Hadley Wickham's been working on the next-generation update to ggplot2 for a while, and now it's available on CRAN. The ggvis package is completely new, and combines a chaining syntax reminiscent of dplyr with the grammar of graphics concepts of ggplot2. The resulting charts are web-ready in scalable SVG format, and can easily be made interactive thanks to RStudio's shiny package.
For example, here's the code to create a scatterplot with a smoothing line from the mtcars data set:
mtcars %>% ggvis(~wt, ~mpg) %>% layer_points() %>% layer_smooths()
And here's the corresponding SVG image:
SVG graphics are great online, because they're compact (this one's just 25Kb) and look great whatever size they're displayed at (it's a vector format, so you never get pixellation). The only think SVGs don't work well for is charts with millions of elements (points, lines, etc.) because then they can be large and slow to render. (The only other downside is that our blogging platform, TypePad, doesn't support SVG with its image tools, so I had to insert an element into the HTML directly.)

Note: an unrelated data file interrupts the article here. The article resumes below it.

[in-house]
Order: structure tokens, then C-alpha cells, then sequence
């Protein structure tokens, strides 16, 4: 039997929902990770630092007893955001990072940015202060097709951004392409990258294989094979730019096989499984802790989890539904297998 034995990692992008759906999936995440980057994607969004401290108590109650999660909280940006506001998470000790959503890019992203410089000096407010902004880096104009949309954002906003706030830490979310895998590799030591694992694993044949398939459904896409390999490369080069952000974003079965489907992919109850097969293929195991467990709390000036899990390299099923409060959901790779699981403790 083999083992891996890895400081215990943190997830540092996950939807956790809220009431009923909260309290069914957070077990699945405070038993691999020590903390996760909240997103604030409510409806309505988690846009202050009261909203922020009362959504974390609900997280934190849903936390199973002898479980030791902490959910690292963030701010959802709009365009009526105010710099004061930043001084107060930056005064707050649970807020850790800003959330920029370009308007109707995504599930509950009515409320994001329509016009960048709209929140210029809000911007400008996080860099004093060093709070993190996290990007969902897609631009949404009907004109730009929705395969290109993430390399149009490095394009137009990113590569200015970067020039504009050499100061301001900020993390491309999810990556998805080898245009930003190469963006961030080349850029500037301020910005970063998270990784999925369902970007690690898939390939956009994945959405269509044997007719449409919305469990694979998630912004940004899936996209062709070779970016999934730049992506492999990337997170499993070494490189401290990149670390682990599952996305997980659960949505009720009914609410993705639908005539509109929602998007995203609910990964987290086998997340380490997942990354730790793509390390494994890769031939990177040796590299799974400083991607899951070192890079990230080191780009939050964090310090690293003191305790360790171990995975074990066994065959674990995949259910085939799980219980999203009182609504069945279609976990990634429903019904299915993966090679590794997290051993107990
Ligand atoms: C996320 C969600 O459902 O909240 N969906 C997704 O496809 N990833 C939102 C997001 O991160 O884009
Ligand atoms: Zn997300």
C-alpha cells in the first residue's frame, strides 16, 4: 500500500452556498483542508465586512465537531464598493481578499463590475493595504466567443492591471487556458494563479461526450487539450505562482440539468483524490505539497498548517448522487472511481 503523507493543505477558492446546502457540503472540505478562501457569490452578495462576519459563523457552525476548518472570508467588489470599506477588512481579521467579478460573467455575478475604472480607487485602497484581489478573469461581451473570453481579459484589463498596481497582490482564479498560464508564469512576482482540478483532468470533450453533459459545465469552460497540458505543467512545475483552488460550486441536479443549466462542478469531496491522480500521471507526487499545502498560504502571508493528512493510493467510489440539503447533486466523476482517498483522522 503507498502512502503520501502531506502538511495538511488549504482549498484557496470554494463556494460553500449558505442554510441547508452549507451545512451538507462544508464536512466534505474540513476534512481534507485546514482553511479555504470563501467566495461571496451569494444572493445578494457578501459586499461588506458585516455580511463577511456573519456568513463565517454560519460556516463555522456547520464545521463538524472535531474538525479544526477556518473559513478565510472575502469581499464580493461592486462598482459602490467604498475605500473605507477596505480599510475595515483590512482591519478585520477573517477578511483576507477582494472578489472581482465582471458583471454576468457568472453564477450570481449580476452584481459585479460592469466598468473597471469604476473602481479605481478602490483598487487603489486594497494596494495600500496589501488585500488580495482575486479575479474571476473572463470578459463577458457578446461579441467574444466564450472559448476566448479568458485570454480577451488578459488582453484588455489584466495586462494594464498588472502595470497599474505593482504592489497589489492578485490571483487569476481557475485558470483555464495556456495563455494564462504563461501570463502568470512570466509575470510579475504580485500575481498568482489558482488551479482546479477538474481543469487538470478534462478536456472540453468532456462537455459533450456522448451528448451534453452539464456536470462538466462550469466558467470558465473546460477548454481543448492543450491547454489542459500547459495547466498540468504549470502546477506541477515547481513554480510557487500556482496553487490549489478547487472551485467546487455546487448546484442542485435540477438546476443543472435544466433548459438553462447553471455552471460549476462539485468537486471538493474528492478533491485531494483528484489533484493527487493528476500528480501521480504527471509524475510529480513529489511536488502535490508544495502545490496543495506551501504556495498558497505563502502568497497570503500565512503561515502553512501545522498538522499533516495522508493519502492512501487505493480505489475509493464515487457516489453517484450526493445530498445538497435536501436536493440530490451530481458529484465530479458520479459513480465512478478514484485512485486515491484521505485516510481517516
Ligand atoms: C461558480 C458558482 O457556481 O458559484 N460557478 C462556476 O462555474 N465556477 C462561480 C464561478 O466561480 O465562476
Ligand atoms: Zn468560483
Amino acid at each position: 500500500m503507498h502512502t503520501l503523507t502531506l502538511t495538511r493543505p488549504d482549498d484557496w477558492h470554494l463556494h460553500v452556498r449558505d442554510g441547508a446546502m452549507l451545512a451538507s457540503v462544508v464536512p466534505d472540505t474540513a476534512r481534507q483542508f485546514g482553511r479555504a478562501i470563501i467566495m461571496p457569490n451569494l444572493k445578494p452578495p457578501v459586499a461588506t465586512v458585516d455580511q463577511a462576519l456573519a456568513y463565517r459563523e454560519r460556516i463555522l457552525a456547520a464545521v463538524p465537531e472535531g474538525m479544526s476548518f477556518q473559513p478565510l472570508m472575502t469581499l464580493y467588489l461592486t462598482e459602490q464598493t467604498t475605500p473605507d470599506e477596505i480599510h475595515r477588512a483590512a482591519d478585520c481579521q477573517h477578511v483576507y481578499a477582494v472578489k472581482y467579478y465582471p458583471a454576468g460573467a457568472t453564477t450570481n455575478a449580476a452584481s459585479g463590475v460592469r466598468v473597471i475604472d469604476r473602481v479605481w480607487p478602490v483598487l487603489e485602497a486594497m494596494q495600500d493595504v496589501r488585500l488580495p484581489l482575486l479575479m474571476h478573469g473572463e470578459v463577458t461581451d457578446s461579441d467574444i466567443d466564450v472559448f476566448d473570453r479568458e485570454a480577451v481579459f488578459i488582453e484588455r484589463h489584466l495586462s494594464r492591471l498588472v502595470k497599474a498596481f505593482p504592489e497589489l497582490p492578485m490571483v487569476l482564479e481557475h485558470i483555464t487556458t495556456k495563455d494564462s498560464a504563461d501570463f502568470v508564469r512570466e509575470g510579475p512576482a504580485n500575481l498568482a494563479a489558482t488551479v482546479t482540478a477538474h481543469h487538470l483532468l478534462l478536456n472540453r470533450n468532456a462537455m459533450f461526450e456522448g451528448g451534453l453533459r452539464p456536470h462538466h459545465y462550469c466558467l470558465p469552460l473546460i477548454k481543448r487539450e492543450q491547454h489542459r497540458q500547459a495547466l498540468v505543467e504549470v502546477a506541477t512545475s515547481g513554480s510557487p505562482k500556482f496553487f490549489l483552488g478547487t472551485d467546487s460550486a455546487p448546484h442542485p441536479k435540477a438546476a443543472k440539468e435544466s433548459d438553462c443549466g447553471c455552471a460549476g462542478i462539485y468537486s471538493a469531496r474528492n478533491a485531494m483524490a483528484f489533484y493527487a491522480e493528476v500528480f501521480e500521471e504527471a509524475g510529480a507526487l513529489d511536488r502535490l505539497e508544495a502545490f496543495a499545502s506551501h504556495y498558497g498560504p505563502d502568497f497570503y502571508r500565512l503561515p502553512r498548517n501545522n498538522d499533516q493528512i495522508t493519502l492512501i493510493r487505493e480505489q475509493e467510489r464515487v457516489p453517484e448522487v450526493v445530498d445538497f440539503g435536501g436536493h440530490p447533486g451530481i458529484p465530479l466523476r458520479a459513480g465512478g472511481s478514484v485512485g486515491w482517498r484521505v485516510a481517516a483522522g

You can easily add interactivity to a chart, by specifying parameters as input controls rather than numbers. Here's the code for the same chart, with a slider to specify the smoothing parameter and point size:
mtcars %>% ggvis(~wt, ~mpg) %>% layer_smooths(span = input_slider(0.5, 1, value = 1)) %>% layer_points(size := input_slider(100, 1000, value = 100))
If you run that code in RStudio you'll get an interactive chart, or go here to see the same interactivity on a web page, rendered with RStudio's Shiny. For more details, check out the ggvis website linked below.
RStudio: ggvis 0.3 overview